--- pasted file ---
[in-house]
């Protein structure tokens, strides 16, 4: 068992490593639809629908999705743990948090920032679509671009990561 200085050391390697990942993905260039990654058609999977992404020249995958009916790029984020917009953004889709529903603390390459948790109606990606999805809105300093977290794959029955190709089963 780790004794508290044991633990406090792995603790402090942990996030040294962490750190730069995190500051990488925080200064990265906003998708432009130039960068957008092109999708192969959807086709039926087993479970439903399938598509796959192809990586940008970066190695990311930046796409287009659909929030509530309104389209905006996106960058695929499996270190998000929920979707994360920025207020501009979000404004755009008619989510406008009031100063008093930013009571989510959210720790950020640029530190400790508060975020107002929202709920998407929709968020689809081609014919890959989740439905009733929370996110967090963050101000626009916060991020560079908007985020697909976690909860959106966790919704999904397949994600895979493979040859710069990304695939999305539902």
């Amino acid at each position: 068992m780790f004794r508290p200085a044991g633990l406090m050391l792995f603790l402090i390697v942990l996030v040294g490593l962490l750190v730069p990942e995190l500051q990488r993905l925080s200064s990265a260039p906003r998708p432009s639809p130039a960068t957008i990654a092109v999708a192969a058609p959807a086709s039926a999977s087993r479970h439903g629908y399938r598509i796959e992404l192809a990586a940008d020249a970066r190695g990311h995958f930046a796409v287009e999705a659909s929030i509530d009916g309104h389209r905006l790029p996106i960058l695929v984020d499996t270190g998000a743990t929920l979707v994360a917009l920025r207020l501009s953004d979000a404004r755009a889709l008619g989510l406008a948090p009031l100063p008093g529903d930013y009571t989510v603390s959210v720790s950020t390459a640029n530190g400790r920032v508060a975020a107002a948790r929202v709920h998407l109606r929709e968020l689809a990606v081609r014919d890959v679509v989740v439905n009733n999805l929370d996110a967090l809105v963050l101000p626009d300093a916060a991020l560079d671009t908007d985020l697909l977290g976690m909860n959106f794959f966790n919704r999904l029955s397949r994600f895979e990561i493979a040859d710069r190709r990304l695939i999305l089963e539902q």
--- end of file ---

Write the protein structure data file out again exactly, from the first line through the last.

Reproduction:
[in-house]
């Protein structure tokens, strides 16, 4: 068992490593639809629908999705743990948090920032679509671009990561 200085050391390697990942993905260039990654058609999977992404020249995958009916790029984020917009953004889709529903603390390459948790109606990606999805809105300093977290794959029955190709089963 780790004794508290044991633990406090792995603790402090942990996030040294962490750190730069995190500051990488925080200064990265906003998708432009130039960068957008092109999708192969959807086709039926087993479970439903399938598509796959192809990586940008970066190695990311930046796409287009659909929030509530309104389209905006996106960058695929499996270190998000929920979707994360920025207020501009979000404004755009008619989510406008009031100063008093930013009571989510959210720790950020640029530190400790508060975020107002929202709920998407929709968020689809081609014919890959989740439905009733929370996110967090963050101000626009916060991020560079908007985020697909976690909860959106966790919704999904397949994600895979493979040859710069990304695939999305539902």
């Amino acid at each position: 068992m780790f004794r508290p200085a044991g633990l406090m050391l792995f603790l402090i390697v942990l996030v040294g490593l962490l750190v730069p990942e995190l500051q990488r993905l925080s200064s990265a260039p906003r998708p432009s639809p130039a960068t957008i990654a092109v999708a192969a058609p959807a086709s039926a999977s087993r479970h439903g629908y399938r598509i796959e992404l192809a990586a940008d020249a970066r190695g990311h995958f930046a796409v287009e999705a659909s929030i509530d009916g309104h389209r905006l790029p996106i960058l695929v984020d499996t270190g998000a743990t929920l979707v994360a917009l920025r207020l501009s953004d979000a404004r755009a889709l008619g989510l406008a948090p009031l100063p008093g529903d930013y009571t989510v603390s959210v720790s950020t390459a640029n530190g400790r920032v508060a975020a107002a948790r929202v709920h998407l109606r929709e968020l689809a990606v081609r014919d890959v679509v989740v439905n009733n999805l929370d996110a967090l809105v963050l101000p626009d300093a916060a991020l560079d671009t908007d985020l697909l977290g976690m909860n959106f794959f966790n919704r999904l029955s397949r994600f895979e990561i493979a040859d710069r190709r990304l695939i999305l089963e539902q």